Hongkongers form 2km human chain to protest against …
anti-government protests.” data-reactid=”11″>More than 1,000 residents formed a 2km (1.2-mile) human chain in Tai Po on Friday night to call for an end to alleged police brutality, as Hong Kong braced for its 19th consecutive weekend of anti-government protests.
Hundreds also gathered in Sheung Shui, Yau Tong and Tseung Kwan O to mourn a 15-year-old girl who had been reported missing but whose body was revealed on Friday to have been found in the sea last month.
Addressing online rumours that the teenager and others could have been killed by police, acting Chief Superintendent Kelvin Kong Wing-cheung said that an investigation, including an autopsy, found nothing suspicious about her death.
Kong said that the girl was not arrested during recent protests and that there was no wound or any sign of sexual assault on her body, but that the cause of death was still to be confirmed.
He said surveillance footage from the girl’s school showed she left her possessions on the campus before walking barefoot towards the waterfront near Tseung Kwan O on September 19. She was reported missing two days later and her body was found on September 22, he said.
But some protesters were not convinced, and used candles to form the Chinese characters for “truth” as they remembered the teenager at the Hong Kong Design Institute in Tseung Kwan O.
At a so-called citizens’ press conference on Friday, a protester, who did not give his real name, said the public could not trust the police’s account of the incident.
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“Recent cases of death including the 15-year-old girl leave us with many questions, whether they really fell into the sea and killed themselves, or died an unnatural death,” he said.
Elsewhere, there were peaceful protests in a Sha Tin shopping centre, at Ma On Shan and in the Elements mall in West Kowloon. About 50 demonstrators also gathered outside the Heung Yee Kuk Building in Sha Tin as Hong Kong’s embattled leader, Chief Executive Carrie Lam Cheng Yuet-ngor, as well as Wang Zhimin, head of Beijing’s liaison office in the city, attended a closed-door function.
“Liberate Hong Kong, revolution of our times! Lam, come and talk to us!” they shouted as the chief executive left in a car.
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In Tai Po, protesters formed a human chain from Kwong Fuk Road, crossing a tunnel under Po Heung Bridge, to On Chee Road. Many turned on the flashlights on their cellphones and chanted slogans. “No more delay to dismissing the police force!” they shouted.
The crowds on Friday were smaller than a week ago, when radicals rampaged across Hong Kong and vandalised shops and public facilities such as MTR train stations in protest against a ban on the wearing of masks at public assemblies.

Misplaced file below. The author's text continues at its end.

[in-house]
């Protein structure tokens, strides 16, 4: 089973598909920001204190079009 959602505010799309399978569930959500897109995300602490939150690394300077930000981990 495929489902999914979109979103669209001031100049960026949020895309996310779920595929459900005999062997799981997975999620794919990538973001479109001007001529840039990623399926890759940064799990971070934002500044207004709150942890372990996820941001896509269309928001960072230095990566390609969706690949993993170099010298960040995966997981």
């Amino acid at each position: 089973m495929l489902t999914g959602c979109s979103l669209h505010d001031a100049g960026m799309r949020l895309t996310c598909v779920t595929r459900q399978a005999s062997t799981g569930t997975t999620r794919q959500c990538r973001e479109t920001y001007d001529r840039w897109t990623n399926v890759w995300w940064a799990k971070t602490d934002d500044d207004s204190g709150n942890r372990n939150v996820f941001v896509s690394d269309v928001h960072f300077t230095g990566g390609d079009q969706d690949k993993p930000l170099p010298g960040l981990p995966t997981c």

marched along busy roads following a rally at Chater Garden.” data-reactid=”67″>At lunchtime on Friday, traffic in the Central business district was disrupted as hundreds of protesters, many of them masked, marched along busy roads following a rally at Chater Garden.
Those who gathered in Central and Tai Po said they were protesting against alleged police brutality and the case of a Chinese University student, Sonia Ng, who claimed a policeman had hit her breasts after she was arrested on August 31 and detained. Police said on Friday that they would investigate Ng’s allegations.
A 24-year-old teacher named Kara who joined the Tai Po human chain said it was inappropriate for police to ask Ng to file a complaint.
“It would be dealing a second round of damage to ask someone to recount how she was subjected to sexual violence in front of others,” she said.
In the Elements mall in West Kowloon, about 10 secondary school students, most of them masked, brought instruments such as violins and flutes to play the popular protest anthem Glory to Hong Kong, and sang Do You Hear the People Sing in a flashmob protest.
“Hongkongers, resist!” they shouted.
Messages have been circulating on the internet calling for people to protest in places such as Tsim Sha Tsui, Sha Tin and Causeway Bay on Saturday and Sunday.
Meanwhile, an online survey by a group of anti-government protesters found that an overwhelming majority of Hongkongers were united against the new anti-mask law, which took effect on October 5.
The survey, based on questionnaires completed by more than 110,000 people via Telegram groups, Facebook and email on October 5 and 6, showed that 90 per cent of respondents opposed the ban on facial coverings and believed the law would aggravate alleged police misconduct.
Some 60 per cent said the government would use the Emergency Regulations Ordinance to further clamp down on protests, including longer detention for arrested people before trial and cancelling the upcoming district council elections due to take place in November.
A masked man at the citizen’s press conference said “the results showed protesters of all factions still stand resolutely behind the movement, especially after the passage of the anti-mask law”.
He added the results were significant as more respondents identified as moderate protesters. On a 10-point scale with zero being the most moderate, respondents gave a score of 4.87 on average, down from 5.15 in a September 8 survey.
Hongkongers form 2km human chain to protest against alleged police brutality as city braces for 19th straight weekend of demonstrations first appeared on South China Morning Post” data-reactid=”91″>This article Hongkongers form 2km human chain to protest against alleged police brutality as city braces for 19th straight weekend of demonstrations first appeared on South China Morning Post
Published at Fri, 11 Oct 2019 10:59:00 +0000